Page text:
Friday, October 2, 2009

Grieving the loss of a hearing child

Just to bring you back to the day we found out Sienna was deaf...
For months we were told that she may have a minor hearing loss as she was very vocal and had also passed her newborn screening test. So after many consultations, we finally had an ABR scheduled, an auditory brain response test where the child is sedated in order to test their brain's response to all levels of sound.
There we were waiting in the recovery room, our ENT entered. She went on and on about hearing loss and that Sienna had a profound hearing loss. She said they stimulated her with sound as loud as they could and there was no response. Kevin and I were sitting there, confused so I had to ask, I just had to..."Is Sienna deaf?" I said it, I said the "D" word, and the ENT responded with "yes." Our world came to an end, we were speechless. This news came on December 19th, 08, just before Christmas. Our Christmas last year was spent grieving, we traveled through all the grieving emotions, one by one. This did not happen overnight, it took a while to deal it. I watched an Oprah episode shortly after and one man who lost his twin brother described it like this...
You have a beautiful picture on the wall of what you imagined your life to be,
For us it was a healthy, "normal" family...
Then one day, something happens
They tell us Sienna's deaf...
You then take that beautiful picture from your wall
You smash it into a million pieces
Grief overcomes your mind, body and soul
And slowly as you accept your new life,
As you journey through the pain
You begin painting a new picture.
We have painted that picture, Mom, Dad, Rylee and Sienna, our beautiful family. Sometimes, I catch myself going through the grieving emotions all over again, so I read the poem below.
I came across this poem on one of my CI mom's blog, Tammy about her son Aiden. She is a truly amazing mother. Aiden is very blessed to have a mother who loves him, who will do everything and anything to make his world a better place. I learn alot from her.

This poem is about what happens when a parent finds out there child has a diability. It is so hard to help people understand the feelings a parent goes through. When first told, every parent goes through a grieving process, we are grieving the loss of a "normal" child. With grieving comes denial, anger, deep yearning, despair and finally acceptance.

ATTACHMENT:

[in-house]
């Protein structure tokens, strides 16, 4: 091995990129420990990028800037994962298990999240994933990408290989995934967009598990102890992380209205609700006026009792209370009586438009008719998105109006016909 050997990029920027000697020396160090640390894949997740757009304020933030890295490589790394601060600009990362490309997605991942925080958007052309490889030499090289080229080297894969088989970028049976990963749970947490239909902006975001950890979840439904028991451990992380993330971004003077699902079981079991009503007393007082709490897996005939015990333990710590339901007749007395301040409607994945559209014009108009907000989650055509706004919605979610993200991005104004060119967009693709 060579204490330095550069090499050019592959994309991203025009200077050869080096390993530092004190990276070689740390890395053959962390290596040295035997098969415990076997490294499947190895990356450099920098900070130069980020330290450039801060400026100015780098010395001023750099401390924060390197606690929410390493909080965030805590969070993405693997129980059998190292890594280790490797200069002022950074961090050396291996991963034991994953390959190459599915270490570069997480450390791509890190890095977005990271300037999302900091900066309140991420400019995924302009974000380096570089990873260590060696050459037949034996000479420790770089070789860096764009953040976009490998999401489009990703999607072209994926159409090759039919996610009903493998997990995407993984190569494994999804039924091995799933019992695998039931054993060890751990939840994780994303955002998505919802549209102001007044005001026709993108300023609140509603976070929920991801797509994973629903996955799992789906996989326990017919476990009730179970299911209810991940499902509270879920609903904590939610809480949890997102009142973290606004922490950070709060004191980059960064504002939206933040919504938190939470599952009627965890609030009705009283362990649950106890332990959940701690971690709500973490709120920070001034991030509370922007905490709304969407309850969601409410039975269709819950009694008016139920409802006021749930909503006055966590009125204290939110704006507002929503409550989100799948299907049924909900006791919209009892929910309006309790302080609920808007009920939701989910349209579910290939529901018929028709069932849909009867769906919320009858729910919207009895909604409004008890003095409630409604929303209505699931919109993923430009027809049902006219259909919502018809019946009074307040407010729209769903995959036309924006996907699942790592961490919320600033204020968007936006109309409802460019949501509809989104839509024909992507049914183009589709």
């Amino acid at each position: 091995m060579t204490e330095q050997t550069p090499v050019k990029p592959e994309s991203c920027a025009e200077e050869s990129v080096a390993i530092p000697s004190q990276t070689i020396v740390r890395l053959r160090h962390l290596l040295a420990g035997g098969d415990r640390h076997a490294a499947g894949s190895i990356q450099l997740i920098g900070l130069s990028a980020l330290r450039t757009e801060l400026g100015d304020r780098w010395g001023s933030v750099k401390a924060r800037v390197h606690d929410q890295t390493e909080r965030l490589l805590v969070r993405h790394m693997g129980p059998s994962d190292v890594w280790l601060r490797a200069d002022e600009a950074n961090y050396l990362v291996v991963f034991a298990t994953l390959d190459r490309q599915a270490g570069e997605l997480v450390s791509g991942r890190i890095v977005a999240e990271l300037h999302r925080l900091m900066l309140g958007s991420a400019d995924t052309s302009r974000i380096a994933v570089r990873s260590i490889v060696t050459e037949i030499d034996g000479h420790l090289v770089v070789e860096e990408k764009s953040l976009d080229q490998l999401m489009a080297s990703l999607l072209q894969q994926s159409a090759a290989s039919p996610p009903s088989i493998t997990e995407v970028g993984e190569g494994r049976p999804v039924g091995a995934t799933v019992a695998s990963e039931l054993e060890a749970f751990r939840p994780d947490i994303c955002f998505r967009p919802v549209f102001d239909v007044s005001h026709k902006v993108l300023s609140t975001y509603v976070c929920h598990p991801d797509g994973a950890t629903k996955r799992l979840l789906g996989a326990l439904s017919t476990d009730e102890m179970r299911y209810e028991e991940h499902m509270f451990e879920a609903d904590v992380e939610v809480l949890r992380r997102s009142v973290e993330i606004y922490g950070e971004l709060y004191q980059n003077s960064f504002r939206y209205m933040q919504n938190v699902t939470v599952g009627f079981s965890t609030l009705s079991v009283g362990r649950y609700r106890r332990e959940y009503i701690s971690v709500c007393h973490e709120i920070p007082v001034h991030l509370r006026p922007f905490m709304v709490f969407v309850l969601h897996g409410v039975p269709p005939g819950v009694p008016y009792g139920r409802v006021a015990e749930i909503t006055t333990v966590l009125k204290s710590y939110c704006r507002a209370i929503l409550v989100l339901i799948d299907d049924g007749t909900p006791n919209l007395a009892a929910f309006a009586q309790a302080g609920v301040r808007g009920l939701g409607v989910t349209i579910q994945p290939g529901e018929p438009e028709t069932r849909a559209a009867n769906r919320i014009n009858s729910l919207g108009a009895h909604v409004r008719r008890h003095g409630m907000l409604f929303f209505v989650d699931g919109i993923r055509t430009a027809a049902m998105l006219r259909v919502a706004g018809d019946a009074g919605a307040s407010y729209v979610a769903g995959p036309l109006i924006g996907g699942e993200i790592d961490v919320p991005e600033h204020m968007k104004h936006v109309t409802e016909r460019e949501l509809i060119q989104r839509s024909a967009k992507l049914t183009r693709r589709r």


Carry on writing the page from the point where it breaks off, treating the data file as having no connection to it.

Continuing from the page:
Welcome to Holland
by Emily Perl Kingsley
I am often asked to describe the experience of raising a child with a disability - to try to help people who have not shared that unique experience to understand it, to imagine how it would feel. It's like this......

When you're going to have a baby, it's like planning a fabulous vacation trip - to Italy. You buy a bunch of guide books and make your wonderful plans. The Coliseum. The Michelangelo David. The gondolas in Venice. You may learn some handy phrases in Italian. It's all very exciting.

After months of eager anticipation, the day finally arrives. You pack your bags and off you go.
Several hours later, the plane lands. The stewardess comes in and says, "Welcome to Holland."
"Holland?!?" you say. "What do you mean Holland?? I signed up for Italy! I'm supposed to be in Italy. All my life I've dreamed of going to Italy."

But there's been a change in the flight plan. They've landed in Holland and there you must stay.
The important thing is that they haven't taken you to a horrible, disgusting, filthy place, full of pestilence, famine and disease. It's just a different place.

So you must go out and buy new guide books. And you must learn a whole new language. And you will meet a whole new group of people you would never have met.

It's just a different place. It's slower-paced than Italy, less flashy than Italy. But after you've been there for a while and you catch your breath, you look around.... and you begin to notice that Holland has windmills....and Holland has tulips. Holland even has Rembrandts.

But everyone you know is busy coming and going from Italy... and they're all bragging about what a wonderful time they had there. And for the rest of your life, you will say "Yes, that's where I was supposed to go. That's what I had planned."

And the pain of that will never, ever, ever, ever go away... because the loss of that dream is a very very significant loss.

But... if you spend your life mourning the fact that you didn't get to Italy, you may never be free
to enjoy the very special, the very lovely things ... about Holland.


  1. Beautifully stated. and thank you for your kind words!

  2. It's definitely a journey. Some days are better than others. Welcome to Holland gives me comfort these days...

  3. I love the the Holland poem. When CJ (The Beast) graduated out of ECI services three years ago, I used that poem as the basis for a letter I wrote thanking all the people who worked with him.

    It really is a journey, isn't it? I remember going through so many of the same emotions when we learned about CJ's hearing loss. Mostly, I felt helpless like I couldn't possibly be the right mom for this little boy who was so innocent and helpless and counting on ME to be the one to help him find his footing.

    It wasn't quite as hard when we learned about Liam's hearing loss, although there was a different set of emotions because I sort of knew what to expect. Not so much fear and despair as there was exhaustion and dread.

    Finally, somewhere along the way, we as parents find a way to stop mourning and begin embracing this unique path we find ourselves walking on. For me, it was when I realized that I'd rather take the hard knocks God has chosen for me rather than chance asking to trade them in for someone else's.